What are the impacts of comorbidities on the morbidity and mortality of COVID-19? Although the possible mechanisms are still under investigation, answers likely depend on the type of comorbidity. First, our analyses revealed that the comorbidities of cerebrovascular disease and COPD are time-dependent factors associated with a fatal outcome of COVID-19 (Tables 3, 4). Of interest, cerebrovascular disease was also recognized as a risk factor in a retrospective study of 50 non-survivors and 1540 survivors . Furthermore, a meta-analysis reported an approximately 2.5-fold increase in the odds of severe disease in the presence of cerebrovascular disease . Pre-existing COPD was previously confirmed as a key factor that contributes to the worse progression and outcome of COVID-19 . Due to SARS-CoV-2 invasion of the central nervous system, severely ill patients are more likely to develop neurologic manifestations, especially acute cerebrovascular disease . Second, possible crosstalk between diabetes and COVID-19 might be involved with ACE2 and dipeptidyl peptidase-4, two important human proteins in the biological pathways of both diseases [47, 48]. Third, cardiovascular disease involves an increased risk of in-hospital death in COVID-19, which might be mediated by ACE2-dependent myocardial infection  or the high inflammatory burden that can induce vascular inflammation, myocarditis, and cardiac arrhythmias . Fourth, patients with lung cancer, hematological cancer, or cancers in metastatic stages have higher rates of severe outcomes than patients without cancer . Overall, comorbidities are likely associated with the severity of COVID-19 [39, 41].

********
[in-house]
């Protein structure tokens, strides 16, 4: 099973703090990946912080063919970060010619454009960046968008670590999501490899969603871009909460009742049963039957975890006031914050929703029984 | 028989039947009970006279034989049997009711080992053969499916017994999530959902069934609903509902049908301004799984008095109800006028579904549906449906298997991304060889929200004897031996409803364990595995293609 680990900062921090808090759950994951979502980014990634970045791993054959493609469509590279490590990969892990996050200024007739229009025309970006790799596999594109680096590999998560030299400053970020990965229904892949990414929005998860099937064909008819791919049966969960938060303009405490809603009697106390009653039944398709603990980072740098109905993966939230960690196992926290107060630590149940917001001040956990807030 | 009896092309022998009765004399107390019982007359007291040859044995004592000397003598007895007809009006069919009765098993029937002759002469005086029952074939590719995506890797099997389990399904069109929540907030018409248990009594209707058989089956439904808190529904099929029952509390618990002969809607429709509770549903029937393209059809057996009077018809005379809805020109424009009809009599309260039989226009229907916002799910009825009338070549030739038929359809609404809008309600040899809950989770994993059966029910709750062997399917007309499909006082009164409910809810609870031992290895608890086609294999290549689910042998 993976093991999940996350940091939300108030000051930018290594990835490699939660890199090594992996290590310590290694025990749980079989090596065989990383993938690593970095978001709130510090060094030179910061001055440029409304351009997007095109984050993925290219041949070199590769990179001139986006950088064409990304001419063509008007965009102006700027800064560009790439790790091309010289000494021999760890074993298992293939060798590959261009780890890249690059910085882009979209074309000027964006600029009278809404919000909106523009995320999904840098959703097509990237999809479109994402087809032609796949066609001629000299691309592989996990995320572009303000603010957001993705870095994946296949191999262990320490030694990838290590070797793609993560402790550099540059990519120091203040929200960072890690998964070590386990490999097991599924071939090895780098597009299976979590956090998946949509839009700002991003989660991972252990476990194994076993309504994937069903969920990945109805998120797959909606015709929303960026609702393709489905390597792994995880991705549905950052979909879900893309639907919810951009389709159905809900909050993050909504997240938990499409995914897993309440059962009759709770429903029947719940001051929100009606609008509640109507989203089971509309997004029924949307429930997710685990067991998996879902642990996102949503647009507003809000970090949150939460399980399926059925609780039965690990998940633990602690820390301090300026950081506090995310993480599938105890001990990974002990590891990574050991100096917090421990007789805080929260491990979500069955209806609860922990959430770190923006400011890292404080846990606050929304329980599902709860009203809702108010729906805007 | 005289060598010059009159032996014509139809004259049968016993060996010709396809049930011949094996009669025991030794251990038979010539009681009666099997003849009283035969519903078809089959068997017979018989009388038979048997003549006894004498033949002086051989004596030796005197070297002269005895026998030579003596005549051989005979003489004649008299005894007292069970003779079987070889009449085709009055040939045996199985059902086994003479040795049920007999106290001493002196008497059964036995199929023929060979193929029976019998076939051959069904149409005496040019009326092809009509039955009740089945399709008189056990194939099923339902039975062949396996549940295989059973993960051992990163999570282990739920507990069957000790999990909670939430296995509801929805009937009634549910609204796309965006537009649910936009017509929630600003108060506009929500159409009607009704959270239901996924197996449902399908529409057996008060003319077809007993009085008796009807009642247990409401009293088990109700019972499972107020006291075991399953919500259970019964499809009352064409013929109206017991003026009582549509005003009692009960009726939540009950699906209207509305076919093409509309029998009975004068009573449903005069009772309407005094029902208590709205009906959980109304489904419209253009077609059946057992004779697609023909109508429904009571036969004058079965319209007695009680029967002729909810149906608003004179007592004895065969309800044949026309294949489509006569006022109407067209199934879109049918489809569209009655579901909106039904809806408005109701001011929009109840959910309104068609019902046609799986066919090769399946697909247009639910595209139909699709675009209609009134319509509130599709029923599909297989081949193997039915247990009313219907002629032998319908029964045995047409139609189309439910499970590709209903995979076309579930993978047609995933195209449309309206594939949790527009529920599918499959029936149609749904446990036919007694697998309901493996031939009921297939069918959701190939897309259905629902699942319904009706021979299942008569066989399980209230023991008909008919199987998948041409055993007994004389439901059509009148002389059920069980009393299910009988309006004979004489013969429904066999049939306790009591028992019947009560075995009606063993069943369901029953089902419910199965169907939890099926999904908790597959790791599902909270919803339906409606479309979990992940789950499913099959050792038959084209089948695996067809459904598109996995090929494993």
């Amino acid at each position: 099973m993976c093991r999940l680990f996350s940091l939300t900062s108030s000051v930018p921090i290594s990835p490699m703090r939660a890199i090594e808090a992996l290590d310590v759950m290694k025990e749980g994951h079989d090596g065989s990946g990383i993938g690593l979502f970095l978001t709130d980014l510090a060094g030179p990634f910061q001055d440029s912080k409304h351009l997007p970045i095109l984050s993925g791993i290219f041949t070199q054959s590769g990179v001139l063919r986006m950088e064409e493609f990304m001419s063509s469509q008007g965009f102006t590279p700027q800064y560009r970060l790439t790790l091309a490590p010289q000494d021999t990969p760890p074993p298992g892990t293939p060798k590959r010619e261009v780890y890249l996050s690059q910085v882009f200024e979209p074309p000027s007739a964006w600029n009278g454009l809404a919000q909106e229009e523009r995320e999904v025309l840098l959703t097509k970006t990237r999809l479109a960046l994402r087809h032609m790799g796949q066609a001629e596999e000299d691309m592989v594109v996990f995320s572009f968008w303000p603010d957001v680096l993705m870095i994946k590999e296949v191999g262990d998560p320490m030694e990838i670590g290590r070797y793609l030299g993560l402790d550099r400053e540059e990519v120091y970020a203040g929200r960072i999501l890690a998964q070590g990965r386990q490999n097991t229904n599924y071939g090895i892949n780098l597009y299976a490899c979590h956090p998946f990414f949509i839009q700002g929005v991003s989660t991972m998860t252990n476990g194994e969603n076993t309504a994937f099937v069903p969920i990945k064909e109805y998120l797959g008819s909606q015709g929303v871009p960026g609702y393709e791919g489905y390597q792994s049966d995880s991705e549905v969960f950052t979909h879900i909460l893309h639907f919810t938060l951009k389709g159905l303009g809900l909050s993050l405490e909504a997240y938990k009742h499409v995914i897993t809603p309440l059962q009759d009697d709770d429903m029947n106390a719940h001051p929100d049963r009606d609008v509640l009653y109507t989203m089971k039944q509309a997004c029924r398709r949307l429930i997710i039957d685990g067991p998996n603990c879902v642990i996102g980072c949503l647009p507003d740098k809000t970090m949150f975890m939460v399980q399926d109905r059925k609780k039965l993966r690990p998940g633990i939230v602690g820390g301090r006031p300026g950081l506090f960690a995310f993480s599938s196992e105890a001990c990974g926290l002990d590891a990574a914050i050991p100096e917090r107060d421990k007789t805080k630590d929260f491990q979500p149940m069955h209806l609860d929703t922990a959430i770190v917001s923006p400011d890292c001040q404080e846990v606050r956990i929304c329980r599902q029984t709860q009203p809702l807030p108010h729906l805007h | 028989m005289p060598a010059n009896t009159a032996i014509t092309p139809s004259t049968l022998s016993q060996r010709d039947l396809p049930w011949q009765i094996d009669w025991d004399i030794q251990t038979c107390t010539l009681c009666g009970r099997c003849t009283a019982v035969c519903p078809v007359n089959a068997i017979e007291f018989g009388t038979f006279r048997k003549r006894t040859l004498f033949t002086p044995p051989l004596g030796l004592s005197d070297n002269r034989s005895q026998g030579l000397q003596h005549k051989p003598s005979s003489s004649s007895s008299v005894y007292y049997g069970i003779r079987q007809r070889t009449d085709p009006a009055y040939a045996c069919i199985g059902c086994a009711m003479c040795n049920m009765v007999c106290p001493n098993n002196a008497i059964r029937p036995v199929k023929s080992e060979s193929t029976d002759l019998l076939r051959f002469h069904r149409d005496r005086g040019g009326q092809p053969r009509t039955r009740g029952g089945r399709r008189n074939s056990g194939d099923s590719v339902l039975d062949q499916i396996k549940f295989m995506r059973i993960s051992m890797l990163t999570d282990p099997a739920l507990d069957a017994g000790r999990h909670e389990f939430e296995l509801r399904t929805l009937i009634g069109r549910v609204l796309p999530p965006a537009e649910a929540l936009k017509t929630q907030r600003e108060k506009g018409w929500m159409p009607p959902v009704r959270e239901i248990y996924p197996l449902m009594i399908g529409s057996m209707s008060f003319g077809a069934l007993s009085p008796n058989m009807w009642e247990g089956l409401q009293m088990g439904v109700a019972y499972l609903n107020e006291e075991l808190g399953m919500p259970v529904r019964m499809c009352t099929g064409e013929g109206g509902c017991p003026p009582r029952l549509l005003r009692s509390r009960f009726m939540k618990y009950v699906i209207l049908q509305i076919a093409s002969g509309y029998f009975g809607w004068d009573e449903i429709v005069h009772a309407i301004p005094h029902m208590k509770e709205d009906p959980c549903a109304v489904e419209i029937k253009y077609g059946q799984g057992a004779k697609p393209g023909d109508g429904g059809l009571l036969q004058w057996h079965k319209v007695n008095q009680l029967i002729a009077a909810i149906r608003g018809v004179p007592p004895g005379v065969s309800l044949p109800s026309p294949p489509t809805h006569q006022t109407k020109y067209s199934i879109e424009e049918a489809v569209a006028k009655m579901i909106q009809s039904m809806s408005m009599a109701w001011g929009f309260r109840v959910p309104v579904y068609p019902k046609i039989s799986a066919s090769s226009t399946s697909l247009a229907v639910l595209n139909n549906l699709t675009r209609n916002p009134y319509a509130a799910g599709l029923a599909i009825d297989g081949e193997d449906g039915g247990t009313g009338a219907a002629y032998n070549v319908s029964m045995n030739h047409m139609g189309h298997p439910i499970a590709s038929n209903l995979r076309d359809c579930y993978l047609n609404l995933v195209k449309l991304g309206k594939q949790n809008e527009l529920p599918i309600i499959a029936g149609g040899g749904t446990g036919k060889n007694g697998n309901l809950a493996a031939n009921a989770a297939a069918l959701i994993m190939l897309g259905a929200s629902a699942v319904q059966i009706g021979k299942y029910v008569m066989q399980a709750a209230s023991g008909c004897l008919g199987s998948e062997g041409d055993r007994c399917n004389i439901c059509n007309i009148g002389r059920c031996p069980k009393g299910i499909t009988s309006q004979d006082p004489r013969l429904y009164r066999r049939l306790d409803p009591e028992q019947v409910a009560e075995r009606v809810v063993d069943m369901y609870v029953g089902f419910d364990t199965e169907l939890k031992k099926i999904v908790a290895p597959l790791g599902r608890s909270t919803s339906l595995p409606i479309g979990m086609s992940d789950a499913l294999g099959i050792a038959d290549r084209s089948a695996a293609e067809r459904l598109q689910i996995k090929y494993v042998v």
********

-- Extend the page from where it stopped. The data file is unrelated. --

First, we initially intended to collect all available online records of COVID-19 cases worldwide, but detailed medical records of individual patients were mostly lacking probably because the privacy of patient data is protected and detailed records are often not published in an emergent outbreak. Nevertheless, our major findings of elderly males at high risk for COVID-19 have been consistently confirmed by single-country studies [12–23]. Future multi-country studies are yet needed to retrieve complete records worldwide and characterize COVID-19 mortality from a global perspective. Second, our retrospective study describes potential associations of risk factors with mortality, but crosstalk between human and viral proteins in the lifecycle of SARS-CoV-2 needs to be clarified by future studies. Third, the role of treatments in fatal outcomes of COVID-19 was not analyzed because multiple treatments (e.g. antiviral/antibiotic/antifungal therapies, ventilation, oxygen therapy) are often administered. The possible role of prevention strategies in reducing mortality was not analyzed due to limited data. Moreover, controlled cohorts were not available for our study. Randomized controlled cohorts are thus needed to assess the use of potential treatments in elderly patients with COVID-19.